There may not have been a clear winner of the leaders’ second debate in the federal election campaign, but there were certainly triumphs and difficult moments for the prime minister and the opposition leader when they faced off.
Here are some of the key issues debated by Prime Minister Scott Morrison and opposition leader Anthony Albanese in The Great Debate in a 60 minutes special on Sunday night.
Unsurprisingly, the first question for the duo was about how each leader would alleviate the rising cost of living that affects people across the country.
The prime minister cited “international factors”, such as the war in Europe and the COVID-19 pandemic, having a big impact on the price of groceries, fuel and other essentials.
“We can’t control all the forces that come from abroad, but what we can do, by managing money well, pushes inflation down,” Morrison said.
He also said the Coalition will not extend the fuel tax beyond six months.
Albanese said the fuel tax was a “temporary measure” and essentially confirmed that Labor would not extend it if elected.
“We said we’re going to hold the same position on this,” he said.
The opposition leader said his party will focus on job security.
When asked if this week’s interest rate hike was his job – the prime minister again referred to external pressures.
Albanese was then asked why the Labor Party is attacking the government for its spending but matching it in many policy areas.
He pointed to investments in areas such as day care and other female-dominated industries, which Labor says will ease the pressure on inflation.
Likewise, the leaders were asked about the price of electricity and soon started yelling at each other.
The labor leader accused the PM of not having a plan for the Snowy Hydro 2.0 to be connected to the grid on opening day, which the PM denied.
“It won’t, you don’t have a plan to get on the grid on day one and that’s the problem,” said Albanese.
“The easiest fruit, you didn’t touch. The easiest fruit when it comes to fixing energy in this country is fixing the transmission.”
The pair then yelled at each other for about 30 seconds before Abo interrupted telling them, “We’ve given both of us latitude. Plenty of time to discuss this topic.”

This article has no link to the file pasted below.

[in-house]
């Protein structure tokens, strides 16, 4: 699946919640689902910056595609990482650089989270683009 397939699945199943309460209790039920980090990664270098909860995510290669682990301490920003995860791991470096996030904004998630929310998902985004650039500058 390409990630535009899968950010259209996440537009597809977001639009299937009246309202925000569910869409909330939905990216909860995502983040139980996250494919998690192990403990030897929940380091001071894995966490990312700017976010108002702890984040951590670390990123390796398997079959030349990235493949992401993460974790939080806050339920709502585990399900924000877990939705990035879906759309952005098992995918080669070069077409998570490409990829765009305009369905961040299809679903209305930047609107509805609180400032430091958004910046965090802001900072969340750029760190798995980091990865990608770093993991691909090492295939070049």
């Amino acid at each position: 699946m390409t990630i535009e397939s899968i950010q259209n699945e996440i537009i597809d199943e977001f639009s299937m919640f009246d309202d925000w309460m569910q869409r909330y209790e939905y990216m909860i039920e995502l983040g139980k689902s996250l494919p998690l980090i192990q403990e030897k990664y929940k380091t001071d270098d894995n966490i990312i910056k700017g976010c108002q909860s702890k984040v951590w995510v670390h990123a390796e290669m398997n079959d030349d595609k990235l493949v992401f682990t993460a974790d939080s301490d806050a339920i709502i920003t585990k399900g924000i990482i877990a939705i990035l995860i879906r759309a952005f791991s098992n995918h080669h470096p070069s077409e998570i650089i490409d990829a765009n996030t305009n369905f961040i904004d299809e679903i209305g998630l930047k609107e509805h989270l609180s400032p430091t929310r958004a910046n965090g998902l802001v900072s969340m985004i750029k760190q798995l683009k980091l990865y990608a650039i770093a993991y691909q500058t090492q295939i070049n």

Nine political editor Chris Uhlmann asked the prime minister about his leadership, saying he should unite his party.
“The hard truth is that a lot of people don’t like you,” he said, adding that people on Morrison’s political side called him a hypocrite, a liar and a horrible person.
“When I became prime minister, our party needed to be united and that’s what I did,” Morrison replied.
“We haven’t seen the revolving door under my leadership.”
“How do you define a woman?” Deb Knight asked the leaders.
Morrison said, “A female member.”
Albanese’s definition was “an adult woman”, which he said he didn’t find “confusing”.
Knight then asked a question about the women’s issues that dominated the last parliamentary year but weren’t mentioned much during the election campaign.
“Prime Minister, do you have a problem attracting women, do you think?” she asked.
Morrison responded by citing statistics on the rate of domestic violence against women, citing government funding in this area and for diseases that predominantly affect women.
The PM was asked whether the issue of the treatment of women in parliament has been resolved.
“No, I don’t believe it’s been resolved,” he said.
Albanese was asked why he would not investigate the late Senator Kimberley Kitching’s allegations of bullying.
He described her death as a “tragedy” and referenced the Kate Jenkins [email protected] report, saying the Labor Party would implement recommendations to improve the safety of women at work.
The main political correspondent of the The Sydney Morning Herald and The ageDavid Crowe asked leaders what they are doing to help young Australians facing “rising rents, out-of-reach housing prices, student debt”.
One leader talked about housing while the other focused on jobs.
“Young people are making it very difficult, no doubt,” said Albanese.
He said the Labor Party has a “comprehensive plan”, including increasing investment in social housing through an additional 20,000 housing.
“We have a plan for 10,000 affordable housing for essential workers,” he said, before Crowe pointed out that the policy is for all Australians, not just young people.
Morrison said, “The biggest thing I think we can do for young Australians is make sure they get jobs.”
“That’s why we have 800,000 training spots as part of our budget just this year, and that’s securing these $3.7 billion worth of training spots that come on top of the support we’ve received from apprentices in commercial training. “, he said.
“We have more apprentices in commercial training today, 220,000 of them, than since records began in 1963.
Photos reminiscent of federal politicians
Morrison said his mission was to “put young Australians to work”.
“I know, as a minister of social services, that if you don’t get a job for a young person in their 20s, the chance of them spending their entire lives in well-being increases,” he said.
After a fluctuating vote count, the final numbers had the leaders sitting neck-to-neck at 50% when nine spectators were asked who won the debate.